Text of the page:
Lacking a mandate from higher-up, the fight for a universally used codec for the web has been moved to implementations and users. H.264 is supported by the big media companies and parties aligned with them. H.264 has a first mover advantage, and hardware support. Opposed to it we find Theora, supported by the open source software world, and all small parties who want to be able to put video on the web by themselves. H.264 is currently free to use for creating video at a small scale, but due to the licensing structure which changes yearly, there's no certainty that this situation will last very long. History teaches us, and all the communication by the MPEG-LA seems to confirm, that this will rapidly change if H.264 becomes the most used video codec on the web.
The situation right now is in flux; everything is possible, and small actions can have large consequences. Theora has, due to support in Firefox and Chrome, by far the highest percentage of direct support in a browser. Mozilla is additionally using its resources to help improve the quality of this codec even further. (There are many myths about the technical inferiority of the Theora codec, mostly due to old tests from back when the bitstream codec had just been frozen, but not much effort had yet gone into the encoder and decoder; more recent tests show that differences in quality are minimal.) On the other hand, YouTube and Vimeo are using H.264 in initial tests with the
<video> element. (Mostly because their videos were already encoded in this format?) There are signs that Apple might reconsider Theora, and by buying On2, Google has acquired the progenitor of the Theora codec, which might help with creating more certainty around submarine patents.
The coming year is likely to be crucial. Will we end up in a situation where H.264 is the video standard for the web, and will everyone doing anything with video have to pay money to the MPEG-LA for this? Or will Theora gain enough momentum to entice Apple and the big video sites into supporting it, which will lead us into a world where video on the web becomes free and open, enabling optimal use by everyone?
I know which situation has my preference, and I know which situation is better for us web developers. We web developers additionally play a part in this fight ourselves, and our choices can matter. The more high quality video will be published online in Theora (and not in H.264), the higher the chance that Apple decides it's worth the risk to support Theora in Safari. Although Fronteers is no Wikipedia (which site will host all their videos in Theora), we are beginning to become a sizable organization, with a decent reputation, which we can use to good effect here, helping the fight for an open web.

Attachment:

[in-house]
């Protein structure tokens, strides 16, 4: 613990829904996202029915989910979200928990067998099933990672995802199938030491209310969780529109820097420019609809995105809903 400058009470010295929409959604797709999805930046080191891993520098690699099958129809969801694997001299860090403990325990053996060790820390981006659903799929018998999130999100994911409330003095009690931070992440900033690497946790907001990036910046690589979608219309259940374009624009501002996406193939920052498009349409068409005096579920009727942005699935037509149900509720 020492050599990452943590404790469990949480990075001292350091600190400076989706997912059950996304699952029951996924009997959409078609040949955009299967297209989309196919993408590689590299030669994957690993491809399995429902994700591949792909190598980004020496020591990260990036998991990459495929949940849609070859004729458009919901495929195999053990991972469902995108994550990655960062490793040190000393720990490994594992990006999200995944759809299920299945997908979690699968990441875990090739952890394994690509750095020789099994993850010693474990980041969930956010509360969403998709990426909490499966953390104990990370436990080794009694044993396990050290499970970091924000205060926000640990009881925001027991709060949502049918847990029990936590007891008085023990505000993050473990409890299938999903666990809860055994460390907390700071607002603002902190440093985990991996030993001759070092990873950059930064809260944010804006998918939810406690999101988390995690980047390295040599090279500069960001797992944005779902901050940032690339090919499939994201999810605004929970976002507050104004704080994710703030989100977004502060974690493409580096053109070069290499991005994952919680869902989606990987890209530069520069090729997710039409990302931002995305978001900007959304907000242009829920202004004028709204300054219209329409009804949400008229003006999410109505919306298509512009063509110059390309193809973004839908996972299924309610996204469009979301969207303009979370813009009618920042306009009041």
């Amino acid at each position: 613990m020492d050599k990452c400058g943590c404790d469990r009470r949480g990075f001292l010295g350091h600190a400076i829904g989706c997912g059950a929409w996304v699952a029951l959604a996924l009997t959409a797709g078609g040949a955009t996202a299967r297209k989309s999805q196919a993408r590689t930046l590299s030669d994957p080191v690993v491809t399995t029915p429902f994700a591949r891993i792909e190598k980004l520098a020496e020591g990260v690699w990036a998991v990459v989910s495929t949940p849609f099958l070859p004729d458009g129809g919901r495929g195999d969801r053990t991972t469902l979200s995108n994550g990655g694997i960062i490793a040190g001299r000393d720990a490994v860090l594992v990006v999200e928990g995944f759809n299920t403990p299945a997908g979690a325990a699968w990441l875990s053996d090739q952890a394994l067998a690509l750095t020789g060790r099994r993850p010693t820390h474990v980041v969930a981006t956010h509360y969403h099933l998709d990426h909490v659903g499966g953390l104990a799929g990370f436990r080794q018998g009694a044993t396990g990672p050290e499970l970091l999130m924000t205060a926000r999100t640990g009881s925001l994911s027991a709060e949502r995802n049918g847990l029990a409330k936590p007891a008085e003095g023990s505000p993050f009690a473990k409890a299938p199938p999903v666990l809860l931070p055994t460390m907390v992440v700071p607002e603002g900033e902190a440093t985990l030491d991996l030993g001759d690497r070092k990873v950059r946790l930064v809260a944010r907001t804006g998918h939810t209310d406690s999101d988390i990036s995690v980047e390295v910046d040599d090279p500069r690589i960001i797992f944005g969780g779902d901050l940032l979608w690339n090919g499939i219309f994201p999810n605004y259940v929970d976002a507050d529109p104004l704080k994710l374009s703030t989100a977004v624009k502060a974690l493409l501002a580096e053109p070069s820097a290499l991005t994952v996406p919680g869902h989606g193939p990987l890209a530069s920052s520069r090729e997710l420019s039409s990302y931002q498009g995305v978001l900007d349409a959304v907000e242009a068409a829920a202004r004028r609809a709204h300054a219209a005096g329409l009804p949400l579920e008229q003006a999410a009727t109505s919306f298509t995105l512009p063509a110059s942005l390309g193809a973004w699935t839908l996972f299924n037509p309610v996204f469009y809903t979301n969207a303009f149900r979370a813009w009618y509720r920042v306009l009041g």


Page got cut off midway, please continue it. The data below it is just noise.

What is your opinion? Is this a good idea, or should we just be practical and publish H.264 video through a Flash interface? Is it more important to serve 100% of our visitors right now, or is it okay to show some idealism and to say, "We know what's best in the long run!"?
update: As referred to above already, Google bought On2, and thus got their hands on the advanced VP8 codec, a successor to the VP3 codec from which Theora spawned. In May 2010, they made this codec open source as part of the WebM Project, which did not only gain instant support of Mozilla and Opera (with alpha versions of Firefox, Opera and Chrome supporting WebM, and stable versions to be released over the next few months), but also of a host of other software and hardware vendors. Additionally, Google has begun converting every single video on YouTube to WebM, giving a powerful impetus to the growth of the WebM ecosystem.
As of now, Microsoft continues to back H.264 as the primary codec in their browser (with WebM support requiring the codec to be installed separately), while Apple hasn't made an official statement yet. The position of open video on an open web has gotten a lot stronger, but nothing has been decided yet, and the situation remains in flux. As Fronteers, we continue to believe it's in the best interest of the web to only support open standards which can be freely implemented. In addition to making our videos available using the Theora codec, we'll also support WebM, and will continue to recommend not using H.264 for video on the web.
(This is a slightly shortened translation of a blog post originally written in Dutch by me, Sander van Lambalgen. Feel free to leave comments on the original blog post.)